Māori could afford a home but can’t compete with investors

Māori home ownership

With the rent Māori are paying Māori could actually afford ‘the dream’, to buy a home, but a 20% increase in house prices means fewer are able to.

The comment comes from Te Matapihi, independent Māori housing advocacy group chair, Rau Hoskins.

Hoskins is asking the Government to be more nuanced with their policy framework, making it easier to build on freehold land and provide greater support by family members who have achieved home ownership.

“If you haven’t grown up with family members who have achieved home ownership then it’s a foreign world to you,” Hoskins told RNZ.

“Looking at the notion of wāhi kainga, there is still a number of Māori who have inherited or own original quarter-acre sections with Māori Affairs homes on them, and most of those homes are freehold, so we know that there is the capacity on those quarter-acre sites to build at least one, two and sometimes three more dwellings,” he said.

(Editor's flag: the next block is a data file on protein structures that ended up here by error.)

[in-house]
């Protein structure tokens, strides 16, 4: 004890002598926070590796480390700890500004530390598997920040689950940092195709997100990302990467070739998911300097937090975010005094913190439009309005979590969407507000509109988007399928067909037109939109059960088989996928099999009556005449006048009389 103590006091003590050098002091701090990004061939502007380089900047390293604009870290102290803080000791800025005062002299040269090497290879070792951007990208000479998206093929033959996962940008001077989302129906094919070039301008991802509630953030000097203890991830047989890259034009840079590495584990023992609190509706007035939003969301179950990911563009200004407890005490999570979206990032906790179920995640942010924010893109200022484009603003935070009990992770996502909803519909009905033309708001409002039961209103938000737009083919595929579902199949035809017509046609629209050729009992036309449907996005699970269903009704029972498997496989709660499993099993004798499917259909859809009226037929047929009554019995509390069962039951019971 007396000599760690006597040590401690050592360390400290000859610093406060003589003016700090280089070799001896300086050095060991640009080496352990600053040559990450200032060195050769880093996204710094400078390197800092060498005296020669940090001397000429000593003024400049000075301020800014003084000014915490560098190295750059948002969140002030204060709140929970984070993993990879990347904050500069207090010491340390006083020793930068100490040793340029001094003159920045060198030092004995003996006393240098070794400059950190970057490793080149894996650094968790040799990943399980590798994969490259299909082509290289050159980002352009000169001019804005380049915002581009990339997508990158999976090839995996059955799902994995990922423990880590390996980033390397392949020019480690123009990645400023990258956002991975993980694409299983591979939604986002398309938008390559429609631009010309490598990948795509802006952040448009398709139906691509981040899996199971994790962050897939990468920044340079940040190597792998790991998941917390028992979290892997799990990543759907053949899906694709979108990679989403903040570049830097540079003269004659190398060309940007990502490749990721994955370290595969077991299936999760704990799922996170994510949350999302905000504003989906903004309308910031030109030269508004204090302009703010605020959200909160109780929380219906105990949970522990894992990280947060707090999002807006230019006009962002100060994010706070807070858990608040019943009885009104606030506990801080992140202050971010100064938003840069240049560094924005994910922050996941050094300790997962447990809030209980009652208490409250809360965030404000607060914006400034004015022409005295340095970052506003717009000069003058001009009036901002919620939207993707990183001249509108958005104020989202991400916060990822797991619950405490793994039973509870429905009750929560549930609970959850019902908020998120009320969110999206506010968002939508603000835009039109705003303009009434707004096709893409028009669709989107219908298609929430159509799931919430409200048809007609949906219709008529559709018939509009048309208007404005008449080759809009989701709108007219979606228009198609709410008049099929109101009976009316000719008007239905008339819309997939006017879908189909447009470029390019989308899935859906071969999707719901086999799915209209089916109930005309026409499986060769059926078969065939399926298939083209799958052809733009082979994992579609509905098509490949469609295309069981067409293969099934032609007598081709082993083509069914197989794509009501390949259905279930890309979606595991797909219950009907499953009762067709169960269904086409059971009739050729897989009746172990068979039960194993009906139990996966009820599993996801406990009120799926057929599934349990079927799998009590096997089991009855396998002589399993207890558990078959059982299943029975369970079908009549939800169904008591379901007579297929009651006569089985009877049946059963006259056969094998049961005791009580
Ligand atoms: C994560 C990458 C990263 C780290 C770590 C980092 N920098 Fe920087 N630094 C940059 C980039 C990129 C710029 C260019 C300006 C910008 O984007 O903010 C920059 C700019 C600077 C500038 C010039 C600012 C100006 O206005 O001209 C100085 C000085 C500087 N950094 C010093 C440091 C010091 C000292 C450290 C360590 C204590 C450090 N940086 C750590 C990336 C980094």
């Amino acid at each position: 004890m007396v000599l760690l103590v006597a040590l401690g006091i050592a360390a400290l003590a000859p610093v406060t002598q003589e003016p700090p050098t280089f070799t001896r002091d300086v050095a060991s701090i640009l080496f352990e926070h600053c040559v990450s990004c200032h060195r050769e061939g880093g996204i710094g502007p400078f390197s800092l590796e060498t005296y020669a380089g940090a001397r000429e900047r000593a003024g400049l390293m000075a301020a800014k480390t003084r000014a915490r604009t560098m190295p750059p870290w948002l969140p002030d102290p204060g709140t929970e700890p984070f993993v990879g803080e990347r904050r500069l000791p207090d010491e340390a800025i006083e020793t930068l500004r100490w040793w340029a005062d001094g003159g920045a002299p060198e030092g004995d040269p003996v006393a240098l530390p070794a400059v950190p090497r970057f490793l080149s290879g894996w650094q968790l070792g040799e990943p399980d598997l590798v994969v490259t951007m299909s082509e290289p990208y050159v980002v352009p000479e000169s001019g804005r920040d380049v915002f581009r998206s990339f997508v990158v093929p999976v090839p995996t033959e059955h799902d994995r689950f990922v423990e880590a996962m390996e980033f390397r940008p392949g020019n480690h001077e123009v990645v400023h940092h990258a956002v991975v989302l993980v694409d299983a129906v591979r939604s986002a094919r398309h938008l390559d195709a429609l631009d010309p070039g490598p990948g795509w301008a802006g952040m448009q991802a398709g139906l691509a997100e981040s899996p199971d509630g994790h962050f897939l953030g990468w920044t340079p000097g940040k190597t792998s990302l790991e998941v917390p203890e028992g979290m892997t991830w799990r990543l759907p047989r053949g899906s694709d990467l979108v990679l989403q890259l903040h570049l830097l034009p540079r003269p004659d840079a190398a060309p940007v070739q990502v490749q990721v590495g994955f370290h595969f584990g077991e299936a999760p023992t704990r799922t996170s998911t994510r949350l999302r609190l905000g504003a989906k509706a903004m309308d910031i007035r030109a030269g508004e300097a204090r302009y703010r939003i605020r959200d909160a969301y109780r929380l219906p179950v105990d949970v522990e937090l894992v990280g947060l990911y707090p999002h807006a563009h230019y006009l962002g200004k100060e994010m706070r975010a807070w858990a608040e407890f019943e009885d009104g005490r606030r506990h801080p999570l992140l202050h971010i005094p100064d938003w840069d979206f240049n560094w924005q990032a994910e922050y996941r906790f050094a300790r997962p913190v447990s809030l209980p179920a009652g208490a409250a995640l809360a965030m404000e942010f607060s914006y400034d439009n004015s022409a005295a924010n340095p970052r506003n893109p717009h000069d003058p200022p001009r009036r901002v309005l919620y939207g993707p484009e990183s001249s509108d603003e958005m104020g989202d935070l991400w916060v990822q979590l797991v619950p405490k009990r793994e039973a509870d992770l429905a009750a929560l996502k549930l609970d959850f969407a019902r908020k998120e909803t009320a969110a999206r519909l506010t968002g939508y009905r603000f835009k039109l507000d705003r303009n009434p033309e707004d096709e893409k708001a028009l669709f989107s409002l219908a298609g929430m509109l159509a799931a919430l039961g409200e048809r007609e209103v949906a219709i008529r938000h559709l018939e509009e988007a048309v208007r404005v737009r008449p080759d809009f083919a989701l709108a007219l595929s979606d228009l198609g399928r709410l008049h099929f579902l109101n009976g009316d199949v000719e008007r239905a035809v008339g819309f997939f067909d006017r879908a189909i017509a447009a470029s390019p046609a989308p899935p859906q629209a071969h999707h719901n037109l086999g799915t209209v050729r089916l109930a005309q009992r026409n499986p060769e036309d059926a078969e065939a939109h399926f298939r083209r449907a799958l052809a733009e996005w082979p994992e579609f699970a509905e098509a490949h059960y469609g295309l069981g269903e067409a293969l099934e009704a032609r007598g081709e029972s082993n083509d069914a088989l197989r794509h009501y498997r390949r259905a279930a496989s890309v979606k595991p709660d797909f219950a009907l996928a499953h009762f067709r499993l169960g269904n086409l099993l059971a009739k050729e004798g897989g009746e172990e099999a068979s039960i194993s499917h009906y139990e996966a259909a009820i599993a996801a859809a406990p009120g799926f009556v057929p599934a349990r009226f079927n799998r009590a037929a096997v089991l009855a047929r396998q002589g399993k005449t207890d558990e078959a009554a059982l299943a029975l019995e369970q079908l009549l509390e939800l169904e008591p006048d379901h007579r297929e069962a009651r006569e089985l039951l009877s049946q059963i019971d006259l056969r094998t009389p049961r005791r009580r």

“We’ve been calling for this for a long time.”

“We need a policy which directly supports those Māori who have that equity in the land available to them, right now, and provide wrap-around support so they can create good homes for their wider and expanding whānau.”

Commenting on the Real Estate Institute’s monthly house price index for October which shows house prices have increased 19.8% year on year, Hoskins says, “The situation is advantaging people who are already in the market and making the dream even more distant for those who aren’t, Māori and non-Māori.”

Hoskins is also urging the Government to look at the Loan to Value Restrictions (LVR) and contain investor activity in the housing market which he says is extremely active at the moment.

The Real Estate Institute’s monthly house price index for October shows the median house price is $725,000, with record-high median houses prices seen in Gisborne, Marlborough, Otago, Wellington, Manawatū/Whanganui, Northland, Bay of Plenty, Waikato and Canterbury.


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